Fitch: Popular short-term fixed income ETFs offer higher yield, but add risk

Apr 17th, 2012 | By | Category: Fixed Income

In a recent research note, Fitch Ratings, a leading credit rating agency, highlighted the growing popularity of short-term fixed income ETFs that market themselves as close alternatives to money market funds.

Popular short-term fixed income ETFs offer higher yield but add risk, says Fitch

Popular short-term fixed income ETFs, such as the hugely successful Pimco Enhanced Short Maturity Strategy ETF (MINT), offer higher yield but add risk, says Fitch.

One example that epitomises the growing popularity of this type of product is the Pimco Enhanced Short Maturity Strategy ETF (MINT). The objective of MINT is to achieve the maximum current income consistent with preservation of capital and daily liquidity, identical to that of MMFs.

The fund has reached $1.5 billion in the two and half years since its inception in November 2009. MINT currently offers a 0.96% 30-day yield versus an average 0.03% yield delivered by taxable MMFs, according to iMoneyNet, a provider of money-market information and analysis. That’s a sizable difference, and one that underscores the allure for investors in traditional MMFs.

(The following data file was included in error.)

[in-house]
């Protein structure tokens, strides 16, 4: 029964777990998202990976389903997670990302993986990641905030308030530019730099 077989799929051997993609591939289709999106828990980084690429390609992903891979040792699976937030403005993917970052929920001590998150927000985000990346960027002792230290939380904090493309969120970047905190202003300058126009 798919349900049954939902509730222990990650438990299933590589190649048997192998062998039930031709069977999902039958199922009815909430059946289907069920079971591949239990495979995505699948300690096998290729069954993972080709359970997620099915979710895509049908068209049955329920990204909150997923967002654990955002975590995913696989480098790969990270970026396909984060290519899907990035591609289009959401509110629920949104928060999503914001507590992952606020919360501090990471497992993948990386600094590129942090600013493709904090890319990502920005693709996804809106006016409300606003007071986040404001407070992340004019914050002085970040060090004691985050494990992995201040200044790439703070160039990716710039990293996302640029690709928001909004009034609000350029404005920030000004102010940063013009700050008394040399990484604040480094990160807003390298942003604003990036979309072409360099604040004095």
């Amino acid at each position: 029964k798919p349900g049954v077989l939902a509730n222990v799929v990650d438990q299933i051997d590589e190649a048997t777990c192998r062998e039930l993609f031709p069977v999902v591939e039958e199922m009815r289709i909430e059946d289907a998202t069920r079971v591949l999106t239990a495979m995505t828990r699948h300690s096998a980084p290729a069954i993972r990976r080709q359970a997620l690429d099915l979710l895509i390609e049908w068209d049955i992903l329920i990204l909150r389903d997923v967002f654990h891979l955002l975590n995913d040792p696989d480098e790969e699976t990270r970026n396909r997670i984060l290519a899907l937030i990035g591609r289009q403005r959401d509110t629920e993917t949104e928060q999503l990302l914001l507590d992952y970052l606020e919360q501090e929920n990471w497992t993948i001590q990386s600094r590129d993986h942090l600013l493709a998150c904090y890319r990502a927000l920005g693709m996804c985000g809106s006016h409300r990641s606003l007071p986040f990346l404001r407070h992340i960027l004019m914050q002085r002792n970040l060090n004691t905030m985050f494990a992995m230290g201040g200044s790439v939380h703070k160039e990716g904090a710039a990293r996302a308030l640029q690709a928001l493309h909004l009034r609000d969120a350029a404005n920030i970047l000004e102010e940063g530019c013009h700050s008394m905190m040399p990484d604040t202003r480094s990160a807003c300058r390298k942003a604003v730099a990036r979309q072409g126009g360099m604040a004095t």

Investors also benefit from additional transparency with actively managed ETFs, as they are obligated under Securities and Exchange Commission rules to disclose their portfolio holdings daily versus monthly for MMFs.

However, while the additional yield could attract investors that target certain and specific expected return with their cash investments, Fitch believes the attendant risks of these vehicles should be understood, thoroughly analysed, and not be confused with conservatively managed MMFs.

Fitch stresses that the higher yields from these alternative short-term cash management vehicles entail additional credit, interest rate, and liquidity risks that must be considered by investors.

Their analysis of Pimco’s MINT holdings (as of 4 April, 2012) showed close to 30% of the fund’s assets invested in securities that would not be eligible for MMF holdings, including some investments in “junk” rated securities (0.61% of the fund’s assets).

Furthermore, the fund duration of close to one year implies that this fund assumes significantly higher interest rate risk relative to an average Fitch-rated prime MMF, whose weighted average maturity (WAM) stood at 38 days (0.1 year) at the end of February 2012.

Additionally, Fitch notes that ETF investors are highly dependent on secondary market activities for their liquidity, which could be constrained during times of market stress and when investors may need their cash the most. A reliance on secondary market liquidity for these “near-cash” investments may prove too volatile relative to some investor expectations and risk appetites.

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